If all of this is too confusing, then just do #2 and write down everything you eat. If you do just that you'll lose weight. Feel free to post back if you have questions.

You can post your diet-related questions to the Diet Community:
http://exchanges.webmd.com/diet-exchange

Finally, weight loss can be difficult on your own. WebMD has excellent resources to help people lose weight. You can get all the support and expert guidance on your diet that you need by checking out the Diet Community and the Weight Loss Clubs. The support and guidance will be extremely helpful to you.

And you can select one of the Diet Clubs based on how much weight you want to lose.
http://exchanges.webmd.com/dieting-club-10-25-lbs-exchange
http://exchanges.webmd.com/dieting-club-25-50-lbs-exchange
http://exchanges.webmd.com/dieting-club-50-100-lbs-exchange
http://exchanges.webmd.com/dieting-club-100-lbs-exchange

You'll find everything you need to lose weight on these sites.

Take care, Rich
 
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Patrick4672 replied to Rich Weil, MEd, CDE's response:
Rich thanks for the information, but I already do all this, I even know how many grams of protein,carbs, and fat I should ingest per meal and when to ingest carbs for optimal fat burning. I guess this is all the fat I can burn. But I want stop trying....
 
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brunosbud replied to Rich Weil, MEd, CDE's response:
Rich,

I'm no longer diabetic because I've followed a protocol quite similar to what you've described, above...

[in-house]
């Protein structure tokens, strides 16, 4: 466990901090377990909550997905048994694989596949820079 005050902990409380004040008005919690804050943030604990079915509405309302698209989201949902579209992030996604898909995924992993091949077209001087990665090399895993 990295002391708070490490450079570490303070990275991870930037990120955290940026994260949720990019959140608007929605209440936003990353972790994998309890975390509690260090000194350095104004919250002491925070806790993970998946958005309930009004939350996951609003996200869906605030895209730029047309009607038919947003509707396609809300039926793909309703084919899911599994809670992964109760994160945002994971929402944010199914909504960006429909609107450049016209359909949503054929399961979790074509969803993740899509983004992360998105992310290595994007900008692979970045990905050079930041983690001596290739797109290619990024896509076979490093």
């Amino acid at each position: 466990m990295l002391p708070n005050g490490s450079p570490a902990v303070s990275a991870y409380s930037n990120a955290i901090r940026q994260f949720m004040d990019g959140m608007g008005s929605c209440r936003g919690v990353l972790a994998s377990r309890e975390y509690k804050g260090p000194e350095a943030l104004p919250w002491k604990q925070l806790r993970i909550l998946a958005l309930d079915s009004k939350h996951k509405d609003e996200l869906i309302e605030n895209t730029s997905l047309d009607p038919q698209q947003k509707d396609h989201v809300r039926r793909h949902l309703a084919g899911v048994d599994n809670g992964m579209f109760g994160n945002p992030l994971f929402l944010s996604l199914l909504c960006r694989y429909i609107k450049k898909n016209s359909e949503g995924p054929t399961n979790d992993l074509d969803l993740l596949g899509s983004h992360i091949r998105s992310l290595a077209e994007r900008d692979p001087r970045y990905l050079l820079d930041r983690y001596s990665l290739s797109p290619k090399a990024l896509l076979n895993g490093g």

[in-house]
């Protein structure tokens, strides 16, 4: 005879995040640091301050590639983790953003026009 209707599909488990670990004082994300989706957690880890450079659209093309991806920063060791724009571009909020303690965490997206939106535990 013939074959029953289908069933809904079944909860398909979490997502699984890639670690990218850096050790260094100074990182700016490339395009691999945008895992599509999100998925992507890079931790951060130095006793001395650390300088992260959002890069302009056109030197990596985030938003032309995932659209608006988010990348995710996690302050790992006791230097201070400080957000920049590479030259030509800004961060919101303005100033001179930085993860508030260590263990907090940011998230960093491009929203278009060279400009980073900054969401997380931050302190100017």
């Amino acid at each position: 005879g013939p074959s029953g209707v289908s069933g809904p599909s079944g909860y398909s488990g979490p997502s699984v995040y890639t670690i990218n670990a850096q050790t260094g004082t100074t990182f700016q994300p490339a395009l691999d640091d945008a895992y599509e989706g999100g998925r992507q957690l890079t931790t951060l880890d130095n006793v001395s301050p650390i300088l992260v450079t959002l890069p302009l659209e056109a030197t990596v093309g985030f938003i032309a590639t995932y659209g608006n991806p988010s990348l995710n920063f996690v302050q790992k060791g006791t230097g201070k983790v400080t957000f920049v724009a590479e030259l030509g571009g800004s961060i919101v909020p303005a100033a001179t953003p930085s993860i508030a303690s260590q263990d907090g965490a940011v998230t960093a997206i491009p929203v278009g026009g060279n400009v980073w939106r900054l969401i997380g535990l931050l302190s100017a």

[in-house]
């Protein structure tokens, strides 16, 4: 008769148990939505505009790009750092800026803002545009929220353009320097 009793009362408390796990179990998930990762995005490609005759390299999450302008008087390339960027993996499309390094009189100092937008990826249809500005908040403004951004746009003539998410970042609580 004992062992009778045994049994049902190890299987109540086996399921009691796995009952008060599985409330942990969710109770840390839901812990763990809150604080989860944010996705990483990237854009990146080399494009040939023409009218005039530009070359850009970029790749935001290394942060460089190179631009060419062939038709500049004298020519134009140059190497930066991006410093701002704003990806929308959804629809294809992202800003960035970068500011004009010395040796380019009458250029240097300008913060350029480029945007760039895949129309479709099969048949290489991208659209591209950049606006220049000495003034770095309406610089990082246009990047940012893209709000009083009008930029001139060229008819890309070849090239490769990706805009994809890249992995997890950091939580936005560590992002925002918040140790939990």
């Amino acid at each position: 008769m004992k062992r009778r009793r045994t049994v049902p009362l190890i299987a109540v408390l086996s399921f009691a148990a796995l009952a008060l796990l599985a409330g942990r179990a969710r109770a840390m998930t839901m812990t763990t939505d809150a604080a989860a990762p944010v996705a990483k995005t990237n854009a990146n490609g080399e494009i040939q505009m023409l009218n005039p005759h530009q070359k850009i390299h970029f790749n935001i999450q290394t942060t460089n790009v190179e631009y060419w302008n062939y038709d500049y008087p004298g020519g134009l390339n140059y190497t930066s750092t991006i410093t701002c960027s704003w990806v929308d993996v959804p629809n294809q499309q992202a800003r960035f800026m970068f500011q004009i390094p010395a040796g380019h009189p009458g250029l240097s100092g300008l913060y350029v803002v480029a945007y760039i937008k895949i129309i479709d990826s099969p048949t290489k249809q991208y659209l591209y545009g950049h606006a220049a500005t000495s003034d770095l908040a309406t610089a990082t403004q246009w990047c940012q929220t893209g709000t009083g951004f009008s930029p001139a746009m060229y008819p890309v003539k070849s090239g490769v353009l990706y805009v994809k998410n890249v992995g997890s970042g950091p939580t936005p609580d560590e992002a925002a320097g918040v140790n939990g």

It works

Exercise, improving fitness, controlling diet and the temporary use of meds to control blood sugar while health, incrementally, improves until blood glucose can be controlled without meds. Regaining insulin sensitivity requires a reasonably functioning liver...immune system...digestive tract...cardiovascular and heart function...pulmonary system...

Without these organ systems working in at close to full function, its is very difficult to lose weight and control blood sugar.

Depending on the degree of damage done, it's not possible to predict how long it will take for a body to "recover" from metabolic syndrome. This is very hard to understand and it requires great patience and perseverance.



Thank you, Rich, for your excellent recommendations!
 
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Rich Weil, MEd, CDE replied to Patrick4672's response:
Well, the thing is, you always burn fat and carbohydrate simultaneously, so it's not that you have to tell your body to specifically burn fat. It does that automatically no matter what or how much exercise you do. If you're not losing, then it's true you may not be reducing your body fat enough, but that means you're probably not creating enough of a calorie deficit (burning more calories than you consume), and so you'll have to go back to the basics and look closely at the accuracy of your calorie counting. I know it can be frustrating when you think you are doing everything right and it doesn't show up on the scale, but it can be really hard to estimate calorie intake accurately. The other thing, as I mentioned, is that working on getting your A1C down even more by controlling your blood sugars will be very helpful for you. That way there won't be as many swings in your sugars. Feel free to post back if you have more questions. Take care, Rich
 
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Rich Weil, MEd, CDE replied to brunosbud's response:
You're welcome brunosbud. And congrats on getting your diabetes under control! That's awesome. Good for you


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Rich is an exercise physiologist and certified diabetes educator. He is director of the New York Obesity Research Center Weight Loss Program at St. Lu...More